In the tumultuous days following the bombing of Pearl Harbor, young men whom would later be called “America’s Greatest Generation” streamed into recruiting offices across the country eager to defend their country. Even amongst the hundreds of new recruits streaming in, one must suspect that the recruiting officer as the Des Moines Naval Recruiting Station must have been taken aback on January 3, 1942 when before him stood five brothers who had come to enlist in the U.S. Navy, but with the stipulation that they would not be split up, but would “stick together”.
George, Francis, Joseph, Madison and Albert Sullivan were born to an Irish- American family of seven children (one sister dying in infancy) in Waterloo, Iowa. News of their friend William Ball’s death aboard the USS Arizona at Pearl Harbor prompted them to enlist in the U.S. Navy. George and Francis Sullivan had only recently been discharged from the U.S. Navy less than a year before, having served together on the USS Hovey. The U.S. Navy discouraged siblings serving together, however George had written a letter to the Secretary of the Navy, citing his own and Francis’ recent service and asking if he and his brothers could “stick together”. George Sullivan closed with the phrase “We will make a team together that can’t be beat.” The Secretary of the Navy granted the request.
After training, the Sullivan’s were assigned to the newly christened light cruiser USS. Juneau. In November of 1942, U.S. and Japanese forces were locked in the deadly struggle for Guadalcanal, with both sides putting forth a maximum effort to take control of the Islands. Shortly after Midnight on the 13 of November occurred one of the most dramatic naval engagements of the war in straight between Guadalcanal and Florida Island as American and Japanese naval tasks forces engaged each other at point blank range. The Juneau was an early casualty, hit by a Japanese torpedo that buckled her deck, destroying her fire control systems and knocking out power. She limped away from the battle, but was able to rejoin her task force at dawn, where unfortunately a Japanese torpedo intended for the USS San Francisco struck the Juneau in her magazine and blew the ship in half.
Because of the risk of further enemy action, the remaining U.S. ships did not search for survivors, the commander of the task force believing that no one could have survived the blast. He did ask that a reconnaissance plan in the area report the ships location, which it did, but the message was lost and rescue efforts did not begin for several days. Francis, Joseph and Madison were killed in the initial attack and Albert drowned during the second attack. George was one of 80 men who made it to life rafts, but who would die a few days later from shock, exposure or sharks. Subsequently only 10 men from the Juneau would be rescued.
The sacrifice and devotion of the Sullivan Brothers touched the hearts of the American people with an out pouring of grief and sympathy. Franklin Roosevelt sent a personal letter of condolence to their parents, Pope Pius XII sent a silver religious medal and rosary with his message of regret and the Iowa Senate and House adopted a formal resolution of tribute to the Sullivan brothers. In continuing the family tradition of duty and devotion, their parent made speaking trips across the nation despite their grief and advancing years. Their sole surviving sibling Genevieve later enlisted in the Waves. Hollywood later remembered them directly in the file “The Fighting Sullivans” and as one of the inspirations for “Saving Private Ryan”.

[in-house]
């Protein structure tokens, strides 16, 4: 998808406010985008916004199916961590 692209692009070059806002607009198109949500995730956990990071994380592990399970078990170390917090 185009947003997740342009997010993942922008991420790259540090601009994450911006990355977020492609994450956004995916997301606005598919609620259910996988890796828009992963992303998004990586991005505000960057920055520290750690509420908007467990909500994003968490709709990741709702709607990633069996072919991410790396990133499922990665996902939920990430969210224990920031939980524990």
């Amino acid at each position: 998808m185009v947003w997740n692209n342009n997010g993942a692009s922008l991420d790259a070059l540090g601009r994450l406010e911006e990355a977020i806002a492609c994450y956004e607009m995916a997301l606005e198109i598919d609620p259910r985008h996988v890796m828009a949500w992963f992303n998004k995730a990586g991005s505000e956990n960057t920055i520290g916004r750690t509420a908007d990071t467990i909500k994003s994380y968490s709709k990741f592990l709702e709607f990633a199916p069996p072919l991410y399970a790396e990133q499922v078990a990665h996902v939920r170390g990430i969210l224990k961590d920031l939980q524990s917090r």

The Sullivan brothers were and are remembered by the Navy by the christening of the destroyer USS The Sullivans in 1943 by their mother, the first time a U.S. Navy ship was named after more than one individual. Albert’s son James would later serve aboard the ship named for his father and uncles. The ship would earn 9 battle stars for WW II and 2 in Korea before she was decommissioned in 1965. However, the Navy accorded the Sullivan brothers and their sacrifice the honor of naming a second ship USS The Sullivans, a modern Aegis class destroyer still on active service. Both ships adopted the Sullivan Brothers own motto “”We Stick Together””. The words and devotion to country and family of the Sullivans are well worth remembering by all Americans.
Note: Several sources make mention of the tragedy of the Sullivans as being the cause for enactment of “The Sullivan Act” or “The Sullivan Law” that bans siblings from serving together. This is a misconception, “The Sullivan Act” is a piece of NY State legislation passed in 1911 and named for its sponsor Timothy Sullivan. It is one of the oldest gun control laws in the United States and regulates the carrying of concealed weapons; it has nothing to do with The Sullivans or the service of siblings in the U.S. Armed Forces. While the armed forces strongly discourage siblings serving in the same unit and councils against it, there is no law that bans siblings serving together.